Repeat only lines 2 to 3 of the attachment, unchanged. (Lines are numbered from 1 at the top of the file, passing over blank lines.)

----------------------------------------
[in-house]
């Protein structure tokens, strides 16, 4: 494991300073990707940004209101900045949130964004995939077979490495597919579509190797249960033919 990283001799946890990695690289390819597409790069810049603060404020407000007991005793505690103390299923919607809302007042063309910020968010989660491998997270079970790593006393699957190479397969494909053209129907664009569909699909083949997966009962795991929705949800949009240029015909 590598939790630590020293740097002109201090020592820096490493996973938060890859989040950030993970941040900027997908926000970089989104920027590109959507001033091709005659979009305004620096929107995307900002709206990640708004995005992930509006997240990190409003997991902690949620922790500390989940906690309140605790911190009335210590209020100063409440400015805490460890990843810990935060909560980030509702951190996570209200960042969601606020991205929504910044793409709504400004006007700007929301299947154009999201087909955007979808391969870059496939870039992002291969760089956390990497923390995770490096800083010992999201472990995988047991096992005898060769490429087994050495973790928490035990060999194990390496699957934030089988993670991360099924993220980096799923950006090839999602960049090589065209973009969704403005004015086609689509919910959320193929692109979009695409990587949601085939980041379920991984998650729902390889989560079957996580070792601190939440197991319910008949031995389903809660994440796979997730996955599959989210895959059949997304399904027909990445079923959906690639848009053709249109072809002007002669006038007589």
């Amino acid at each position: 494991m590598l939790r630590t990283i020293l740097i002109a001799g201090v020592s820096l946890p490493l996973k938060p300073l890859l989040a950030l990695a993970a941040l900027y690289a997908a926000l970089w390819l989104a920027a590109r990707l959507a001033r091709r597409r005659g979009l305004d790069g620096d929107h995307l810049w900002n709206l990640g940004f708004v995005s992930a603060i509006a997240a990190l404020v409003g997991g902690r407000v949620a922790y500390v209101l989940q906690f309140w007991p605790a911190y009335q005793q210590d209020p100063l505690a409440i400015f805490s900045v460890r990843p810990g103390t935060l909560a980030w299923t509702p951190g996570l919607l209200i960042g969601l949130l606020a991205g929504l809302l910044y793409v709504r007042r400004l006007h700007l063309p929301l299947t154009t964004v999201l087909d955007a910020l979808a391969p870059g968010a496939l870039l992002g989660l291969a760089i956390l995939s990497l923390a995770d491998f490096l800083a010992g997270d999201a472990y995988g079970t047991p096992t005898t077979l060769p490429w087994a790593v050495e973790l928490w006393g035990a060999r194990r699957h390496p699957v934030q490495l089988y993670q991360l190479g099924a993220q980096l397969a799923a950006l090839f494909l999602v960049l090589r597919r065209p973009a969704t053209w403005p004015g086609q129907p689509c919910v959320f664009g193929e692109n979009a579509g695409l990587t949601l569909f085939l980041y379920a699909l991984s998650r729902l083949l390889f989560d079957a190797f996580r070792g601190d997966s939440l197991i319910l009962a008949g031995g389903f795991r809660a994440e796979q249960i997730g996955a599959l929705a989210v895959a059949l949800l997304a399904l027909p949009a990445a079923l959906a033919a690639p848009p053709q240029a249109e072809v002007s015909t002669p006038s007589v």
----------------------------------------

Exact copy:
């Protein structure tokens, strides 16, 4: 494991300073990707940004209101900045949130964004995939077979490495597919579509190797249960033919 990283001799946890990695690289390819597409790069810049603060404020407000007991005793505690103390299923919607809302007042063309910020968010989660491998997270079970790593006393699957190479397969494909053209129907664009569909699909083949997966009962795991929705949800949009240029015909 590598939790630590020293740097002109201090020592820096490493996973938060890859989040950030993970941040900027997908926000970089989104920027590109959507001033091709005659979009305004620096929107995307900002709206990640708004995005992930509006997240990190409003997991902690949620922790500390989940906690309140605790911190009335210590209020100063409440400015805490460890990843810990935060909560980030509702951190996570209200960042969601606020991205929504910044793409709504400004006007700007929301299947154009999201087909955007979808391969870059496939870039992002291969760089956390990497923390995770490096800083010992999201472990995988047991096992005898060769490429087994050495973790928490035990060999194990390496699957934030089988993670991360099924993220980096799923950006090839999602960049090589065209973009969704403005004015086609689509919910959320193929692109979009695409990587949601085939980041379920991984998650729902390889989560079957996580070792601190939440197991319910008949031995389903809660994440796979997730996955599959989210895959059949997304399904027909990445079923959906690639848009053709249109072809002007002669006038007589």
């Amino acid at each position: 494991m590598l939790r630590t990283i020293l740097i002109a001799g201090v020592s820096l946890p490493l996973k938060p300073l890859l989040a950030l990695a993970a941040l900027y690289a997908a926000l970089w390819l989104a920027a590109r990707l959507a001033r091709r597409r005659g979009l305004d790069g620096d929107h995307l810049w900002n709206l990640g940004f708004v995005s992930a603060i509006a997240a990190l404020v409003g997991g902690r407000v949620a922790y500390v209101l989940q906690f309140w007991p605790a911190y009335q005793q210590d209020p100063l505690a409440i400015f805490s900045v460890r990843p810990g103390t935060l909560a980030w299923t509702p951190g996570l919607l209200i960042g969601l949130l606020a991205g929504l809302l910044y793409v709504r007042r400004l006007h700007l063309p929301l299947t154009t964004v999201l087909d955007a910020l979808a391969p870059g968010a496939l870039l992002g989660l291969a760089i956390l995939s990497l923390a995770d491998f490096l800083a010992g997270d999201a472990y995988g079970t047991p096992t005898t077979l060769p490429w087994a790593v050495e973790l928490w006393g035990a060999r194990r699957h390496p699957v934030q490495l089988y993670q991360l190479g099924a993220q980096l397969a799923a950006l090839f494909l999602v960049l090589r597919r065209p973009a969704t053209w403005p004015g086609q129907p689509c919910v959320f664009g193929e692109n979009a579509g695409l990587t949601l569909f085939l980041y379920a699909l991984s998650r729902l083949l390889f989560d079957a190797f996580r070792g601190d997966s939440l197991i319910l009962a008949g031995g389903f795991r809660a994440e796979q249960i997730g996955a599959l929705a989210v895959a059949l949800l997304a399904l027909p949009a990445a079923l959906a033919a690639p848009p053709q240029a249109e072809v002007s015909t002669p006038s007589v």